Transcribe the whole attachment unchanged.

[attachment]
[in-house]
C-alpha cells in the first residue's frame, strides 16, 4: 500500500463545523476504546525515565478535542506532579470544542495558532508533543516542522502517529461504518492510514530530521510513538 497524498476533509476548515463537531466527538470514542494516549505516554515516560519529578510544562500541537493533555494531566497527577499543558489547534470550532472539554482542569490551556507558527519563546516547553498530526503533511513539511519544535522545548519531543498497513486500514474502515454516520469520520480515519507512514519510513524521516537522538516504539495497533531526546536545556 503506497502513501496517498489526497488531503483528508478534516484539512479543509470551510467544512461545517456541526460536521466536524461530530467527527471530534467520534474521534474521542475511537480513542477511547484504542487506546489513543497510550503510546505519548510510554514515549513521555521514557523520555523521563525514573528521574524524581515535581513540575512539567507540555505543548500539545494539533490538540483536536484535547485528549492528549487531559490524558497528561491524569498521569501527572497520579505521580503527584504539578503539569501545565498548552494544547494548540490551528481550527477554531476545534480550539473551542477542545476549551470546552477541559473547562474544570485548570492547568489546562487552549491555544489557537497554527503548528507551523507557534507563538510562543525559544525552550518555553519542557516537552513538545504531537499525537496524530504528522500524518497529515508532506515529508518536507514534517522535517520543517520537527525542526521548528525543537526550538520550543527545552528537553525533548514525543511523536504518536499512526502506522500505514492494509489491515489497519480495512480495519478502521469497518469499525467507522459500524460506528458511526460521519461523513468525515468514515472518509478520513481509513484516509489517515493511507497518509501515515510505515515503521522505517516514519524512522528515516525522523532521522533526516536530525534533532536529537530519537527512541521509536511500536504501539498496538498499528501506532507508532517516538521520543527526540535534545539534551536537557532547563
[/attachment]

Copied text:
[in-house]
C-alpha cells in the first residue's frame, strides 16, 4: 500500500463545523476504546525515565478535542506532579470544542495558532508533543516542522502517529461504518492510514530530521510513538 497524498476533509476548515463537531466527538470514542494516549505516554515516560519529578510544562500541537493533555494531566497527577499543558489547534470550532472539554482542569490551556507558527519563546516547553498530526503533511513539511519544535522545548519531543498497513486500514474502515454516520469520520480515519507512514519510513524521516537522538516504539495497533531526546536545556 503506497502513501496517498489526497488531503483528508478534516484539512479543509470551510467544512461545517456541526460536521466536524461530530467527527471530534467520534474521534474521542475511537480513542477511547484504542487506546489513543497510550503510546505519548510510554514515549513521555521514557523520555523521563525514573528521574524524581515535581513540575512539567507540555505543548500539545494539533490538540483536536484535547485528549492528549487531559490524558497528561491524569498521569501527572497520579505521580503527584504539578503539569501545565498548552494544547494548540490551528481550527477554531476545534480550539473551542477542545476549551470546552477541559473547562474544570485548570492547568489546562487552549491555544489557537497554527503548528507551523507557534507563538510562543525559544525552550518555553519542557516537552513538545504531537499525537496524530504528522500524518497529515508532506515529508518536507514534517522535517520543517520537527525542526521548528525543537526550538520550543527545552528537553525533548514525543511523536504518536499512526502506522500505514492494509489491515489497519480495512480495519478502521469497518469499525467507522459500524460506528458511526460521519461523513468525515468514515472518509478520513481509513484516509489517515493511507497518509501515515510505515515503521522505517516514519524512522528515516525522523532521522533526516536530525534533532536529537530519537527512541521509536511500536504501539498496538498499528501506532507508532517516538521520543527526540535534545539534551536537557532547563